Action Against Severe Global Warming Threat To Biodiversity

22 February 2001 | News story

Gland, Switzerland (IUCN) 22.2.2001. IUCN-The World Conservation Union. IUCN has taken decisive action in response to the serious damage being done to species and natural systems by the growing threat of global climate change.

With climate change a priority issue for IUCN, a workshop of experts was held this week (19-21 February) to identify the implications for biodiversity. The workshop coincided with the release of an Intergovernmental Panel on Climate Change (IPCC) report which describes how recent climate changes have already affected many biological and physical systems.

Climatic changes during the past 20-30 years have severely damaged the most sensitive biological systems, particularly coral reefs and tropical cloud forests. These systems are known to have the highest levels of biodiversity, with new species still being discovered.

"Coral reefs are facing a very uncertain future. A combination of climate change and the many other human-induced stresses affecting them may eliminate them as functional ecosystems. Reef Check, an international monitoring programme found that in 1998 alone, 10% of the world's coral reefs died from higher temperatures associated with global warming", says workshop participant Ove Hoegh-Guldberg of the University of Queensland, Australia.

"The available evidence points to a potential massive impact on the globally significant karoo semi-desert and Cape Floristic Kingdom of South Africa", says Guy Midgley of the National Botanical Institute, South Africa, and the Centre for Applied Biodiversity Science.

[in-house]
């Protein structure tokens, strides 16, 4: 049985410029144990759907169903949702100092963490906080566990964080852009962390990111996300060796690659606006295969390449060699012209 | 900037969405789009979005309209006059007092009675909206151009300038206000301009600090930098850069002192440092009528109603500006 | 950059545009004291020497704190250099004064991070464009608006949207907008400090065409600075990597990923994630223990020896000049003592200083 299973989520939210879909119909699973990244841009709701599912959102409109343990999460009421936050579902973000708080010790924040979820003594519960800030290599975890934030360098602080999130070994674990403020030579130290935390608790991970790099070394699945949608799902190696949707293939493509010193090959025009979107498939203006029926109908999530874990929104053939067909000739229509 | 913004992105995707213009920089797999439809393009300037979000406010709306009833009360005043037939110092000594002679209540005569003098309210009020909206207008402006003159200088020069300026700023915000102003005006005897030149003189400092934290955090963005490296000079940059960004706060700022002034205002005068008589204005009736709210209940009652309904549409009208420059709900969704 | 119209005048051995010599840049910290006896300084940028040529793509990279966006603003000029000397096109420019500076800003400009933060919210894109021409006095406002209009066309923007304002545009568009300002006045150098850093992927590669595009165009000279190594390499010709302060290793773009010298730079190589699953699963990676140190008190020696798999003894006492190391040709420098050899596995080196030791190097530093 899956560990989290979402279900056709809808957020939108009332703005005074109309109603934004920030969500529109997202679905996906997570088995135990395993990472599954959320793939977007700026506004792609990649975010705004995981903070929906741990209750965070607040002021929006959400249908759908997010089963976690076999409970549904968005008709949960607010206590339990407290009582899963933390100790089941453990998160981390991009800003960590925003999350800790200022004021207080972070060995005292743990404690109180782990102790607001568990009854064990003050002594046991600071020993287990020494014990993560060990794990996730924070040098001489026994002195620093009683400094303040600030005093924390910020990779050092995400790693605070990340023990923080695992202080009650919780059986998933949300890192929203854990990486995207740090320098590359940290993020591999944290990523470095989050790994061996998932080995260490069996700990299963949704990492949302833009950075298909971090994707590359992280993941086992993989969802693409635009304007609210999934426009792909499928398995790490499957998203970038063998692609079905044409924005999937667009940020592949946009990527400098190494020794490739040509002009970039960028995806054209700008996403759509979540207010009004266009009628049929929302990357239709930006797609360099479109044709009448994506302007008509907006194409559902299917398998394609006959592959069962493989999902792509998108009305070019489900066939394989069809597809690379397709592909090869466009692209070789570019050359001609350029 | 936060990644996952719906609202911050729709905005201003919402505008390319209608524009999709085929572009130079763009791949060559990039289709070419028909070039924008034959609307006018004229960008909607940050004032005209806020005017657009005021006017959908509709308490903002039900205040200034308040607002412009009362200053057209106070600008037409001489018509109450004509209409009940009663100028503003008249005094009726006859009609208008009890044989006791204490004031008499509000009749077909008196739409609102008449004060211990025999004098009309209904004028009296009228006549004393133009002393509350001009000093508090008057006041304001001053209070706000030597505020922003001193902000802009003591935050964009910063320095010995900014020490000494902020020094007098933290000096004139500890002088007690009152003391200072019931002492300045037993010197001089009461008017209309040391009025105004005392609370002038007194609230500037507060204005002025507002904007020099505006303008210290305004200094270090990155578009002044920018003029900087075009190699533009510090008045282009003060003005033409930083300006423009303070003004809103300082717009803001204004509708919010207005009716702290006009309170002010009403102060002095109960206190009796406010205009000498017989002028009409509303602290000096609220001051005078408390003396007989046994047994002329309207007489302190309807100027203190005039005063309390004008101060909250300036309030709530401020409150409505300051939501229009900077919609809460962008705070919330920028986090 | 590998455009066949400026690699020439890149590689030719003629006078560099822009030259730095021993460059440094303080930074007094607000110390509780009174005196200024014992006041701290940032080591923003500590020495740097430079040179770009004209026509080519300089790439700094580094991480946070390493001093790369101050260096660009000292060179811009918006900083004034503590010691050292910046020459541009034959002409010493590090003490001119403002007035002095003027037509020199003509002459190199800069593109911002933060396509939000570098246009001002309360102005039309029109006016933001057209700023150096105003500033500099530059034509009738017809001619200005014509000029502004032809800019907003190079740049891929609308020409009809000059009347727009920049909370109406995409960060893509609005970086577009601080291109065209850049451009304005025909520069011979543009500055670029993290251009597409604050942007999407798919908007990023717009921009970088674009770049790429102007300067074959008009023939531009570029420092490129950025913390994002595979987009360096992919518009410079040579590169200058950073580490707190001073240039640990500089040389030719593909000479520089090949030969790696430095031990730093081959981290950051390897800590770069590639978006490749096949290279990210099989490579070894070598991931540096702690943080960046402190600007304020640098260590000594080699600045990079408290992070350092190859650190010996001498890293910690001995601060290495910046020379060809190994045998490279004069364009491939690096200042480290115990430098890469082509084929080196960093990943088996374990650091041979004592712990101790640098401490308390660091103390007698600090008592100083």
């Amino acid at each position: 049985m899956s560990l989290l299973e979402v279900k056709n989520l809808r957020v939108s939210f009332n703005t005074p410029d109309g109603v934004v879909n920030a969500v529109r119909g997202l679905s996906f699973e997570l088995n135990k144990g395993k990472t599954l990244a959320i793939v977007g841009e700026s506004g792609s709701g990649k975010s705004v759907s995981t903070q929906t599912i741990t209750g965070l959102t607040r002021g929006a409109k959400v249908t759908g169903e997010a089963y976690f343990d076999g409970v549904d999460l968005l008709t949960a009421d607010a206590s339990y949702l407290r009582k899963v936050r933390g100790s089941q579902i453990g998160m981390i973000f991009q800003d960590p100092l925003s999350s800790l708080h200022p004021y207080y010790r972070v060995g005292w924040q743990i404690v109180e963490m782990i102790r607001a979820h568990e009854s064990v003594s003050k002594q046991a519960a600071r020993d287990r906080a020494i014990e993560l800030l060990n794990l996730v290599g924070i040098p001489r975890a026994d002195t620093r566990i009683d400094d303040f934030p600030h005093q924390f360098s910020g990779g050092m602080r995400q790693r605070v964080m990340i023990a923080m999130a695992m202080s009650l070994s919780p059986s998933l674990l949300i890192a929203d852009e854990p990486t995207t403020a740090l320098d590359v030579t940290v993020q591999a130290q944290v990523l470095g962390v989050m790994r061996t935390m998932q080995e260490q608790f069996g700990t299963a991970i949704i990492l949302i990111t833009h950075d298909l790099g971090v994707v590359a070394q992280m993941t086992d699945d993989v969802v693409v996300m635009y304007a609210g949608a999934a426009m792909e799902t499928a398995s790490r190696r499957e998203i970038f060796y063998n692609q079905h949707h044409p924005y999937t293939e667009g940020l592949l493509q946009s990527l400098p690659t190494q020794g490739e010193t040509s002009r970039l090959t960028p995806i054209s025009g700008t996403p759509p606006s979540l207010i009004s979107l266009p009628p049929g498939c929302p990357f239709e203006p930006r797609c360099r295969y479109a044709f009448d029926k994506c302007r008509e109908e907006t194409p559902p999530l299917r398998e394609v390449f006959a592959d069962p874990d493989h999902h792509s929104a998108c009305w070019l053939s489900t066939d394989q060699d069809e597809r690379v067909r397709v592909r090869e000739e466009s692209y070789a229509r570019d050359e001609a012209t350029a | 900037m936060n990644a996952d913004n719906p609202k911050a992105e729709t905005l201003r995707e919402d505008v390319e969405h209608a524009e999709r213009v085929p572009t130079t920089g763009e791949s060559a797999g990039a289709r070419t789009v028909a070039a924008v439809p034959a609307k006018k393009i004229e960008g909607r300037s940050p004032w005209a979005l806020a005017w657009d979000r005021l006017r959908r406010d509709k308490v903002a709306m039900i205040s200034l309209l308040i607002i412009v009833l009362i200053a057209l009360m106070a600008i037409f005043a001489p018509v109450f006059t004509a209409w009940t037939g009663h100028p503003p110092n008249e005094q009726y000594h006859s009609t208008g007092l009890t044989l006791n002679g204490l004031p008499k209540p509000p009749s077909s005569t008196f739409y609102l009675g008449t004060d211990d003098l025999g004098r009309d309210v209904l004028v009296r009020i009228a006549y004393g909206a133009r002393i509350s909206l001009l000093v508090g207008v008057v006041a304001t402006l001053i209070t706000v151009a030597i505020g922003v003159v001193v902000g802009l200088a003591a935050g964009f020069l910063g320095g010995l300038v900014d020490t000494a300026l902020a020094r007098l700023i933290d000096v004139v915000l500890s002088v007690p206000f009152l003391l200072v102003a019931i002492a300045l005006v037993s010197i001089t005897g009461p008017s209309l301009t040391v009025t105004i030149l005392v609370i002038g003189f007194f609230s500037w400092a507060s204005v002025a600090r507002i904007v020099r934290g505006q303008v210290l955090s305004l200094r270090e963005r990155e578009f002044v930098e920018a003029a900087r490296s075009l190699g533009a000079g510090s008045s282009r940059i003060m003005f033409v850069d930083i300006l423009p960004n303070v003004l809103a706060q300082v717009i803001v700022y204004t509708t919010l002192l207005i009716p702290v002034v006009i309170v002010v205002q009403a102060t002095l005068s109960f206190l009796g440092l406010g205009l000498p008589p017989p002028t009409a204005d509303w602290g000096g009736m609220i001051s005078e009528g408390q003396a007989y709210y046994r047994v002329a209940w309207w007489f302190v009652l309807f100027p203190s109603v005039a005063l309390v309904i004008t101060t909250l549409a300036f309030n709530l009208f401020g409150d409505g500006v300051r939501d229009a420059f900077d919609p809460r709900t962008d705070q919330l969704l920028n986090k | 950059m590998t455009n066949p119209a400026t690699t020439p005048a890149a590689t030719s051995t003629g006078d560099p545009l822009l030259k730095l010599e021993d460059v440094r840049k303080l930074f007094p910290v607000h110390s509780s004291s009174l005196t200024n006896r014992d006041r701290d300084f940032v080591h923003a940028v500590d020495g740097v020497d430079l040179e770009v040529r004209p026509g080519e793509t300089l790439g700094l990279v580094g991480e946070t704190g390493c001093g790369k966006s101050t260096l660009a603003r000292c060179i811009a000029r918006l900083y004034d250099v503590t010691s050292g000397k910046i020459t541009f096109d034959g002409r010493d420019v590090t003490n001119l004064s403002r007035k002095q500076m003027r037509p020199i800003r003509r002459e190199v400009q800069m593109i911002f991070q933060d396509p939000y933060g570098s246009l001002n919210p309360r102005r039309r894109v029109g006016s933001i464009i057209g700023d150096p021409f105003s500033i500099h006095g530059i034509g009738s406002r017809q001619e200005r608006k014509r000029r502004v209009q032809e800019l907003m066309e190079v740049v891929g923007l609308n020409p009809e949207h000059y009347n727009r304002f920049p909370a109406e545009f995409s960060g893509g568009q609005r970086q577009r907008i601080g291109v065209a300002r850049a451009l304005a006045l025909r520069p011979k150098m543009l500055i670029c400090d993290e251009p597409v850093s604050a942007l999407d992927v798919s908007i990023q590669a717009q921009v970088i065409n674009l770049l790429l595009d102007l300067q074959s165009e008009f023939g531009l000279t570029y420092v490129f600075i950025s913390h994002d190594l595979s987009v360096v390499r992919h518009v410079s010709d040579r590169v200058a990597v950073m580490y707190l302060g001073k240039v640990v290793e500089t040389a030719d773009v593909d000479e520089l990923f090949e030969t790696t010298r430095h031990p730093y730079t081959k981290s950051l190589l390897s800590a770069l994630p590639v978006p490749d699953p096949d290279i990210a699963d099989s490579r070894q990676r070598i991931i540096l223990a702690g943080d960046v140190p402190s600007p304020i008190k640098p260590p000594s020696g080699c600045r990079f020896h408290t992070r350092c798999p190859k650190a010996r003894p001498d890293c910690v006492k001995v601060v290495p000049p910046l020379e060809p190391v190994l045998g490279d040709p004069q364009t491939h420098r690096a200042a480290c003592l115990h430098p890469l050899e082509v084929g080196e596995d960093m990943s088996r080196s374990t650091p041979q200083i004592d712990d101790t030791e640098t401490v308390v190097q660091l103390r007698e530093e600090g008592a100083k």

Several frog species have shown rapid declines which are believed to be linked to climate change, and projected changes are likely to exceed the ability of some species and ecosystems to adapt.

The workshop gathered diverse expertise on a wide range of ecosystems from mountains to oceans. There was unanimous agreement among the experts that climate change should be addressed by conservation planners and policy makers, as one of the most serious and immediate threats to biodiversity.

Building on the IPCC report findings and the workshop results, IUCN will now coordinate a research and monitoring programme. This will identify actions needed and lead to guidelines for policy makers to help minimise the impact of climate change on species and habitats. IUCN, through its 7,000 member Species Survival Commission, will start by compiling a list of species and ecosystems most threatened by climate change to help prioritise conservation action.

"Projected changes in the global climate are likely to cause a far greater scale of damage to currently affected systems, and will eventually surpass other threats," says Brett Orlando, who is leading the climate change effort as part of IUCN's Biodiversity Programme.

"We hope our workshop recommendations will be taken seriously with the resumed climate talks later this year," he adds.

Tasks emerging from the workshop to be coordinated by IUCN include:
· Identify the species and habitats most affected by climate change.
· Work to include climate change implications as a standard feature of species status assessments, conservation planning, and protected area design (including changes/additions to protected areas as needed).
· Identify and fill the current information gap through monitoring and mapping at regional and global scales.
· Identify funding sources for research and awareness campaigns.
· Increase awareness of climate change impacts.

For further information contact

Anna Knee or Andrew McMullin, IUCN Species Programme Communications Officers
Tel: +41 (0)22 999 0153
Email: alk@iucn.org or mcmullina@iucn.org